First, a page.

With high profile shootings at military installations still very fresh in the mind of the nation, troops’ carry rights are currently in the news after several governors removed gun bans at their state’s military facilities. But as is often the case, these gains for gun rights have been mired in debate over specifically where soldiers should be allowed to carry and whether military personnel should be allowed to carry to and from bases.
The way I see it, there are three main areas of debate that opponents will use to prevent troops from being armed and protecting themselves at a much more generous level, (e.g. carrying concealed and/or open carry outside of military installations, fully locked and loaded):
1. The Posse Comitatus Act
In short, this law was enacted back in 1878 (and updated several times) to prevent soldiers from being too involved in citizen-military actions in the US (by soldiers, I’m including all branches of service, though it should be noted that this law only specifically applies to the Army and Air Force while the other branches generally follow it as common practice). This act is essentially a check on the Federal government that prohibits them from using their military to act as domestic law enforcement.
Of course, this hasn’t stopped the US from doing anti-drug missions at the southern US border or standing guard with M-16s at our nation’s airports following 9/11. (The latter, however, was mainly made up of state National Guard troops who can be given state authority to act as police.) Additionally, doesn’t declaring a national state of emergency allow the troops to arm themselves for protection outside of military installations?
Really, the Posse Comitatus Act is a complicated talking point with a lot of threads, but I do know that with whatever occurs, it will be a major hurdle if we really want to see our troops carry concealed weapons for their own protection outside of military installations.
Post-traumatic stress disorder gets a criminally poor treatment in the media and I don’t think most people understand what PTSD is and what it does. I believe a lot of people think that troops and veterans who have PTSD are time bombs that are going to go crazy and start killing everyone for no apparent reason. On the other side of the coin, we still have people in this country who continue to deny or downplay the very real effects of this disorder.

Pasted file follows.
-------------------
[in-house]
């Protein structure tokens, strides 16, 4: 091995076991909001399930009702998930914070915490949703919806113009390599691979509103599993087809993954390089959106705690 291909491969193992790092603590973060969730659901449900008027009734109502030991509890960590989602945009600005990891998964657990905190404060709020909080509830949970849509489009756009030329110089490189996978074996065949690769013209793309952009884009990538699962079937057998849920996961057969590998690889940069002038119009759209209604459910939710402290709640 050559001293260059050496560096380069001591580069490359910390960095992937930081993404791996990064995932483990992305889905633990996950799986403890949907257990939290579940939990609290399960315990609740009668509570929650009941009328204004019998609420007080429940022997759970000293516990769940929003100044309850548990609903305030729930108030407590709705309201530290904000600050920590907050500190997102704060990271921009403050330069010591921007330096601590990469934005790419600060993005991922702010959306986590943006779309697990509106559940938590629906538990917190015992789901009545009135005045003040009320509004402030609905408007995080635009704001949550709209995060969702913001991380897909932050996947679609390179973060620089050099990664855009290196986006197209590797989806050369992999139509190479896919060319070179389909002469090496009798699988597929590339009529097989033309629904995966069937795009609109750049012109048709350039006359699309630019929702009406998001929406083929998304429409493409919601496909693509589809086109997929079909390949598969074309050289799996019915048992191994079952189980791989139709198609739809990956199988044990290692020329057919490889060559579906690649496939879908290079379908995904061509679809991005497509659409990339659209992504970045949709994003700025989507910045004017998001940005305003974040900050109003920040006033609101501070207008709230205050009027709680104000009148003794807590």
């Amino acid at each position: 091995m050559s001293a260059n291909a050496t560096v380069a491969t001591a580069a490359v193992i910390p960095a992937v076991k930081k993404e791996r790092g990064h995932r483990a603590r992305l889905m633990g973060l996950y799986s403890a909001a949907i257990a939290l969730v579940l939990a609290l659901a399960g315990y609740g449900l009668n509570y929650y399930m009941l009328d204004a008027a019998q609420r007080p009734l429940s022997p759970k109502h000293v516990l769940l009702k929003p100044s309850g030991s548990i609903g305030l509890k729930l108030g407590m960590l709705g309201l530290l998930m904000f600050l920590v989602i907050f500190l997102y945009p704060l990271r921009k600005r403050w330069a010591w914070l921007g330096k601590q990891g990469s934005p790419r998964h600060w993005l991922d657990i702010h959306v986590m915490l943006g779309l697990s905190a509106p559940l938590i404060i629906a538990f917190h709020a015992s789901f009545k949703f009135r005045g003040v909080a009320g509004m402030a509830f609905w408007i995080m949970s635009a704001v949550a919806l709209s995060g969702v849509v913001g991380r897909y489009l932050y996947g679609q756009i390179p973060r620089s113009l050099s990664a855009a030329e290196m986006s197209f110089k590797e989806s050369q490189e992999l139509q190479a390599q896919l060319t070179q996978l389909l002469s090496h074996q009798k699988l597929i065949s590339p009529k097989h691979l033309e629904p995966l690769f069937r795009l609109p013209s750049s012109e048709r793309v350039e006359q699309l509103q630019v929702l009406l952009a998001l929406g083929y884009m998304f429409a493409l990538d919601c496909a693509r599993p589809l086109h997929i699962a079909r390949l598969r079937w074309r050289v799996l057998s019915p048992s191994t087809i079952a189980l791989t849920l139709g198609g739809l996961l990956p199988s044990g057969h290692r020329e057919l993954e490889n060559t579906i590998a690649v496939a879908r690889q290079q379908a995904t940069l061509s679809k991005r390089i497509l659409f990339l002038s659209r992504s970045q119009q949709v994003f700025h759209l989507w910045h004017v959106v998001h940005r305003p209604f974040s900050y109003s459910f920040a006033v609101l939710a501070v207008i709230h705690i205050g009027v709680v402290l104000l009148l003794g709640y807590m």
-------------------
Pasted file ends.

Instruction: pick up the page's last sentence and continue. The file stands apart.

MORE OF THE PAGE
While PTSD associated violence does happen—very rarely—most people with military-related PTSD, aren’t prone to violence and their symptoms are far more internal and subtle. My book, Warrior SOS: Military Veterans’ Stories of Faith, Emotional Survival and Living with PTSD, shares the stories of dozens of veterans in their own words. I feel listening to them is the only way we will be able to gain insight into this debilitating and treatable disorder.
With a foreword by former Delta Force commander, Dalton Fury, and an endorsement by Glenn Beck, Lt. Col. Dave Grossman and others, these sometimes heart-wrenching and often inspirational stories show that surviving combat and being changed by war doesn’t condemn troops with PTSD down a path to murder. In other words, troops, including those with PTSD, can be trusted, which leads me to my third point.
Trust is probably the most crucial of these three areas of concern and debate. Will military commanders, who are ultimately responsible for the actions of all their troops, trust all of the men and women in their command? Will the Commandant of the Marine Corps, or the Generals and Admirals of the Army, Air Force and Navy give any sort of carte blanche to their troops, allowing them to carry concealed firearms? Will Joint Chiefs embrace such an idea?
Smaller or more elite units might, but those of us who’ve been in the trenches, so to speak, know there are knuckleheads in the service—guys who’ll cause serious problems; young kids and older boots alike who make really dumb decisions. Can these troops be trusted?
I suppose trust is the leading issue that has spurred the concealed and open carry debates among citizens too. Well, that and those who are totally anti-gun, anti-freedom and totally clueless when it comes to violence and self-protection. Rest assured, those in the military don’t have that problem. Well, at least not the guys I knew and worked with.
The views and opinions expressed in this post are those of the author’s and do not necessarily reflect the position of Guns.com.